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Electrical problem w/ bath exhaust fan?

Posted by mycatz (My Page) on
Wed, Oct 8, 08 at 23:44

Hoping someone can help me with this. We had a bath remodel done less than a year ago. In the old bath, one switch turned on the fan only and the other switch turned on the light fixture over the sink. With the remodel, we had 3 recessed lights installed which are on one switch. The second switch turns on the bath fan directly over the tub.
Another switch was added to turn on the lights over the sink and 2 outlets were installed. Problem is, the fan is either not working properly and due to too much moisture, the electric cuts off for the fan and lights over the sink. Both outlets are also on this circuit. I know it is on a GFIC(do I have that right??) Yesterday I actually saw a few drips of water come down from the fan after a shower. The electric had gone off for the fan in the middle of the shower also. Does this sound like improper venting? Faulty fan? Or some kind of problem w/ electric? Thanks for any help!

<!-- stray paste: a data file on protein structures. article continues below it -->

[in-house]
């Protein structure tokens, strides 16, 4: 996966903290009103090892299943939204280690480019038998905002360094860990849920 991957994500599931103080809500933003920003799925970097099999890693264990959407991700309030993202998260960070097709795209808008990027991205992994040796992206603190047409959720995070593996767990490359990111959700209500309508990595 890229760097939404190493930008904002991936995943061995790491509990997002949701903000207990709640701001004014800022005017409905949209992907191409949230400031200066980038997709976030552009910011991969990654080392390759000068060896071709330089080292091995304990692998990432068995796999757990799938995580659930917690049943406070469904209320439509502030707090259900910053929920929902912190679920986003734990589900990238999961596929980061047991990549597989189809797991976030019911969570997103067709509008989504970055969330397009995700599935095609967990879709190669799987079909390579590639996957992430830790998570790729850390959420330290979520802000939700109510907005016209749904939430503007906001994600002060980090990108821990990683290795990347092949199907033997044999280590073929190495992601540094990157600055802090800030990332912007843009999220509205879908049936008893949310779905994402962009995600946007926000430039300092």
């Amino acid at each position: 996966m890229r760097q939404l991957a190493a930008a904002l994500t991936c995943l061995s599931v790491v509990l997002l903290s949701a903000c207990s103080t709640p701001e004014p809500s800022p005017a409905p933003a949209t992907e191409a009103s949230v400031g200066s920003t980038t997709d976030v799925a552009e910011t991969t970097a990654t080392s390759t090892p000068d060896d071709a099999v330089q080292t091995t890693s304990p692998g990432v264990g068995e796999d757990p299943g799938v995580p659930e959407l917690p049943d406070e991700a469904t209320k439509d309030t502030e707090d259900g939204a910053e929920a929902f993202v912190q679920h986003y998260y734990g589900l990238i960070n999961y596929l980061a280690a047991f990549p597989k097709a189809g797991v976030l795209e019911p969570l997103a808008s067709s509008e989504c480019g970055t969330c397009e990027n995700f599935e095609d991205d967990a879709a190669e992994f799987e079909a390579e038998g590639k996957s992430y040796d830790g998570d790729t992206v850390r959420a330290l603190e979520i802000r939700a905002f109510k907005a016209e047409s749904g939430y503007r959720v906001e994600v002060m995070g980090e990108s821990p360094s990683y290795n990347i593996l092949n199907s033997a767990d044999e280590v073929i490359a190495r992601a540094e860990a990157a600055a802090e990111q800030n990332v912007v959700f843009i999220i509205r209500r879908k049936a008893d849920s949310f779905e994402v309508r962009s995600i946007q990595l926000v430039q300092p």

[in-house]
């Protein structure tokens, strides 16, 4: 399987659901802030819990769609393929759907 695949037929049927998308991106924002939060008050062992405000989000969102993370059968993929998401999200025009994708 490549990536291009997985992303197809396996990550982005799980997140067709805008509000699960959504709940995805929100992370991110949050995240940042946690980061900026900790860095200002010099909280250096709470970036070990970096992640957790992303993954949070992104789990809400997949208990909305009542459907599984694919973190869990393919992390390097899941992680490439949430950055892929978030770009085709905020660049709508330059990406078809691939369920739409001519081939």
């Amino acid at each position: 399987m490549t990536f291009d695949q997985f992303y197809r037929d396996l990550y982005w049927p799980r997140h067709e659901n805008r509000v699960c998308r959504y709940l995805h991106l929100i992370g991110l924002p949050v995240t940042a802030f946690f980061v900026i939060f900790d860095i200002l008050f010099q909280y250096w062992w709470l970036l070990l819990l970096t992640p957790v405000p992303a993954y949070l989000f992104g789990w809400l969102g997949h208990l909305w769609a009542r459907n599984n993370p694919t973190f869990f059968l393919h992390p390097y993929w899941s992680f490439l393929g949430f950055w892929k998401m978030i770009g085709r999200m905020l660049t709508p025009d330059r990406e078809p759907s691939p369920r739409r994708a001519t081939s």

Follow-Up Postings:

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RE: Electrical problem w/ bath exhaust fan?

There is really no way to know the answer unless you are there to troubleshoot. If the installer can't fix it, it sounds like that they are unqualified to do this type of work. Maybe you got your moneys worth, as in they did it for free with a double your money back guarentee. It may be time to get some qualified help. Sorry for the tone of the reply but your problem was created by the installer.


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RE: Electrical problem w/ bath exhaust fan?

My first guess would be that moisture collecting in the fan housing is causing the GFCI to trip.